Contributions to TWFTW Bible translations ensure that the Word of God is available at no cost to the tribes that receive the Bible in their heart languages. Distributing the translated Scriptures means that the books are given at church gatherings, community gatherings, neighbor-to-neighbor, and other providential meetings. God knows who needs his Word and when the time is ripe for someone to hear his Spirit’s wooing.
Sister Agatha Nombo (pictured above) speaks Mpoto (her heart language) and Swahili (the trade language) with her family in their village in Tanzania.
She talks about how she first came to read Scriptures in her native language of Mpoto: ‘The first time I received the Mpoto book of Mark, it came from my daughter. She was on her way home from school and someone gave her this book written in the Mopoto language. She said it was someone on the road that was passing by and they instructed her to give me the book and I would understand. I tried to ask my daughter if she knew the person who gave her this book, she told me that she did not. I started to read book of Mark in my Mpoto language, and I came to know Jesus and how much he truly loves us. I couldn’t believe that Jesus would love me enough to have a stranger give my daughter this Bible and ask her to then pass it on to me. This book has brought light to my family through my daughter’s willingness to accept this Bible and pass it along. We are now filled with peace, joy and love. We now read the Mopoto Bible together with our entire family.’
Sister Agatha continues, ‘Many neighboring tribes have not experienced in their languages the Good News that we have available in Mpoto. We thank God daily for this gift, and we pray for God to bring blessings to all people so that everyone will have a chance to know God and to understand his word in their native tongue!’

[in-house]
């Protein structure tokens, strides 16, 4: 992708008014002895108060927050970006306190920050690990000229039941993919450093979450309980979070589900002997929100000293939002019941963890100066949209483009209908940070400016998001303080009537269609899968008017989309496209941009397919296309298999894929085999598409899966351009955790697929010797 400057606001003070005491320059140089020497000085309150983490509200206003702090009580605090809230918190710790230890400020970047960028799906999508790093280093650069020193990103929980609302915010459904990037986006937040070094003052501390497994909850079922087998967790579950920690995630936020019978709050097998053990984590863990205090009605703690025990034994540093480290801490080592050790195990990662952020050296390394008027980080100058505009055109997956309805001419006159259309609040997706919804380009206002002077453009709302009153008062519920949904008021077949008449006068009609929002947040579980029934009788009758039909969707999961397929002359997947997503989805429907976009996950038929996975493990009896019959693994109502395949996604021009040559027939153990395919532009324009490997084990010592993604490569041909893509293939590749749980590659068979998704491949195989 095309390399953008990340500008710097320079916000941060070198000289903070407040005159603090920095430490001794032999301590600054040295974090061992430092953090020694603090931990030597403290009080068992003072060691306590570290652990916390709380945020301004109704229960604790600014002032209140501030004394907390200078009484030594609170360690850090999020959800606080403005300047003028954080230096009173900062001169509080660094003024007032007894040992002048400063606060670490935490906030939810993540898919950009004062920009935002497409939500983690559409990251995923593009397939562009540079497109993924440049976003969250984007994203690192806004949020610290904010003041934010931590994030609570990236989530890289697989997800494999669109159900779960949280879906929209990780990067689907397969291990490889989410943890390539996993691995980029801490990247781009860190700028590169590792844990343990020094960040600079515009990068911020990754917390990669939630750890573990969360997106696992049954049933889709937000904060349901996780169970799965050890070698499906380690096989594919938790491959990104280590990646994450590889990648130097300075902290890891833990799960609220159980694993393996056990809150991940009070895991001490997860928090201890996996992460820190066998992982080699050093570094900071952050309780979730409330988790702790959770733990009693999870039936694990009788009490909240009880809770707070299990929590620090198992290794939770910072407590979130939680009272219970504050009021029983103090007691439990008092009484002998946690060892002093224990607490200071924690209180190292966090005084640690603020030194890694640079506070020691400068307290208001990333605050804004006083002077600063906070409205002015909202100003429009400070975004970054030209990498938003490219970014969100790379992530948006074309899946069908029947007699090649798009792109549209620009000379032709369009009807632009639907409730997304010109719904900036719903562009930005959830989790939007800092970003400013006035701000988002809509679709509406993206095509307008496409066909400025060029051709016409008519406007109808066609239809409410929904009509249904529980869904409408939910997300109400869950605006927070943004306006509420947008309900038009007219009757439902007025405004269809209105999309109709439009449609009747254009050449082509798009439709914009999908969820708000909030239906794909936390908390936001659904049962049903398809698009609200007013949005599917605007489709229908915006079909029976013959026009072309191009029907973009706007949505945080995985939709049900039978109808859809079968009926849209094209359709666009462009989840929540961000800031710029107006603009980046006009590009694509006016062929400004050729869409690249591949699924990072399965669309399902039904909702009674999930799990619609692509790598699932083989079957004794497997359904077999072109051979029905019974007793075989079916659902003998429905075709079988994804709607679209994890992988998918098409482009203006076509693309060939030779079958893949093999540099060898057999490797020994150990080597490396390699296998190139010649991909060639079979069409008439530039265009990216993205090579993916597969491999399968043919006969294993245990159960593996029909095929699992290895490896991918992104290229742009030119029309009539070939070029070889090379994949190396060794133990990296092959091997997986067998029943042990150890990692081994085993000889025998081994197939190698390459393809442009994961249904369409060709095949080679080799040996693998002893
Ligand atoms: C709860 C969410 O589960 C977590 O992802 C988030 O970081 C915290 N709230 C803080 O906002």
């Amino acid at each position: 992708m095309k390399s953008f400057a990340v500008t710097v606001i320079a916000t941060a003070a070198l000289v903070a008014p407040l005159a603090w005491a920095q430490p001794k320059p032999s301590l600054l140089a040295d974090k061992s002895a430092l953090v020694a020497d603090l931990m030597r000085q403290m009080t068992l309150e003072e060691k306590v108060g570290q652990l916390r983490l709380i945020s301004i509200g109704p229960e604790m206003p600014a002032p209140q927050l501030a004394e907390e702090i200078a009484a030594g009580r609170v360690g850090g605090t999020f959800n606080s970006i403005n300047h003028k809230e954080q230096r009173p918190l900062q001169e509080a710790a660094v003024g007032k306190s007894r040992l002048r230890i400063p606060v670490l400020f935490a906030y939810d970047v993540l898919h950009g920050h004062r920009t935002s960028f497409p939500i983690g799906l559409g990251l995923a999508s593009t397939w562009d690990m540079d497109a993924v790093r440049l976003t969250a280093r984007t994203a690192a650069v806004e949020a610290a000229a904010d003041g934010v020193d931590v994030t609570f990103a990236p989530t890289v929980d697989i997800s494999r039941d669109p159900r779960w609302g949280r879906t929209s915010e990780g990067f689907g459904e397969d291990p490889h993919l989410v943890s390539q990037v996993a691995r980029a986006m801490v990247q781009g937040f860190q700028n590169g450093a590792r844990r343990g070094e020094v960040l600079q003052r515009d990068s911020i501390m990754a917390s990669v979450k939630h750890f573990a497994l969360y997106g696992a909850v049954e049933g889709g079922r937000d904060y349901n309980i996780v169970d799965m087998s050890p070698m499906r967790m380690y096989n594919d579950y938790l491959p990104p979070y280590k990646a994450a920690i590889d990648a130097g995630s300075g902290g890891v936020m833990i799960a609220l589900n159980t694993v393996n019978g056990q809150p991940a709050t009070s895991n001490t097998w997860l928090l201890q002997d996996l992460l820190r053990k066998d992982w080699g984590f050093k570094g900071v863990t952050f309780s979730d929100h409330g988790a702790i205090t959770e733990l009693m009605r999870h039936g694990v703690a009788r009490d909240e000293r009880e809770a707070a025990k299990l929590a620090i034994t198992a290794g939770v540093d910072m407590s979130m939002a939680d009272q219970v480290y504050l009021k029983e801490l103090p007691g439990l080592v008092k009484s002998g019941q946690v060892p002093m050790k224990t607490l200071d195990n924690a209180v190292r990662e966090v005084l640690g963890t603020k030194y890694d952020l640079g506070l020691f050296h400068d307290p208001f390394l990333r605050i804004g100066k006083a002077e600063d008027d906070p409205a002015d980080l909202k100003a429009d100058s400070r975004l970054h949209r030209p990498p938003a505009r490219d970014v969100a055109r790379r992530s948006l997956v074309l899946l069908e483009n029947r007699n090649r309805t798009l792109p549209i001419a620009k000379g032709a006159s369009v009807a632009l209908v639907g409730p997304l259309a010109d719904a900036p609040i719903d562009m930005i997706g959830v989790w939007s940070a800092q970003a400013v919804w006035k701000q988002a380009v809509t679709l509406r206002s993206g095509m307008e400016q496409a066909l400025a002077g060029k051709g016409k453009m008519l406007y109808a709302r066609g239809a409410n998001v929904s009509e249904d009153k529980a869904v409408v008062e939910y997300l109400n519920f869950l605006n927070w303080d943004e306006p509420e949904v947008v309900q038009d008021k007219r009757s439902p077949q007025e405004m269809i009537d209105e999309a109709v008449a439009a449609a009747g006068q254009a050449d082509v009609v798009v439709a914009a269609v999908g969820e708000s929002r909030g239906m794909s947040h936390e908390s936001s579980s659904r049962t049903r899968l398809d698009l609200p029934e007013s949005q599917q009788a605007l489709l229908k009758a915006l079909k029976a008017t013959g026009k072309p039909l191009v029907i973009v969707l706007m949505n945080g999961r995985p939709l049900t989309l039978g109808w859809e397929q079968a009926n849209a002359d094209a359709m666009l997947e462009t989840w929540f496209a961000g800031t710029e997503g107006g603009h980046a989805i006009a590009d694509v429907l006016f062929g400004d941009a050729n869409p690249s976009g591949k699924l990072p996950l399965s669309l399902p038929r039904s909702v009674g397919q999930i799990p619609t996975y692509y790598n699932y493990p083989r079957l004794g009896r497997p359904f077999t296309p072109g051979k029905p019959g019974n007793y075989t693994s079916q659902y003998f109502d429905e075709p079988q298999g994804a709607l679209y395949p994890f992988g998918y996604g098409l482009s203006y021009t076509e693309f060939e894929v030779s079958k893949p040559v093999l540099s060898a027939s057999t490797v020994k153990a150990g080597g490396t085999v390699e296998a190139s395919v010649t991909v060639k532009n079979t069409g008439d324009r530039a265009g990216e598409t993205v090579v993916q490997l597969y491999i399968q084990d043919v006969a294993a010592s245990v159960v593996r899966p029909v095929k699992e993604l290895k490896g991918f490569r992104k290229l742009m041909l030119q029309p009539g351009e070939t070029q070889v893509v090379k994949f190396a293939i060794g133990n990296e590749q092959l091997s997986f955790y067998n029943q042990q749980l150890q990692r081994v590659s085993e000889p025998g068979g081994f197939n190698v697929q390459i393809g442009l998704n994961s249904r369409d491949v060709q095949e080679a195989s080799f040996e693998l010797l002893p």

Other challenges with Bible translation have to do with literacy. Many of the languages do not have a written form, so the translation teams have to develop one for their people. Because the written form is new to the culture, TWFTW also sets up literacy centers to help teach the people the written form of their oral language. However, many have not learned to read their language, so hearing the Word of God spoken is necessary for them to understand God’s love for them.
One elderly woman who speaks Mpoto had heard about the Mpoto Bible translation work. She had asked around her village if she could meet people ‘who spread the Word of God in the Mpoto language.’
When a translation team visited the village, they went to her home and talked with her about the meaning of Bible translation, and she asked them to read her the Scripture passages. After they read to her, she said, ‘I feel very strange hearing the Word of God in my Mpoto language. Jesus is so good to Mpoto language! I need Jesus because his Word speaks to my heart!’
Now, after deciding to follow Christ, she prays for others, and thanks God often for the Mpoto Bible translators and their work in seeing the entire Word of God available to their tribe.
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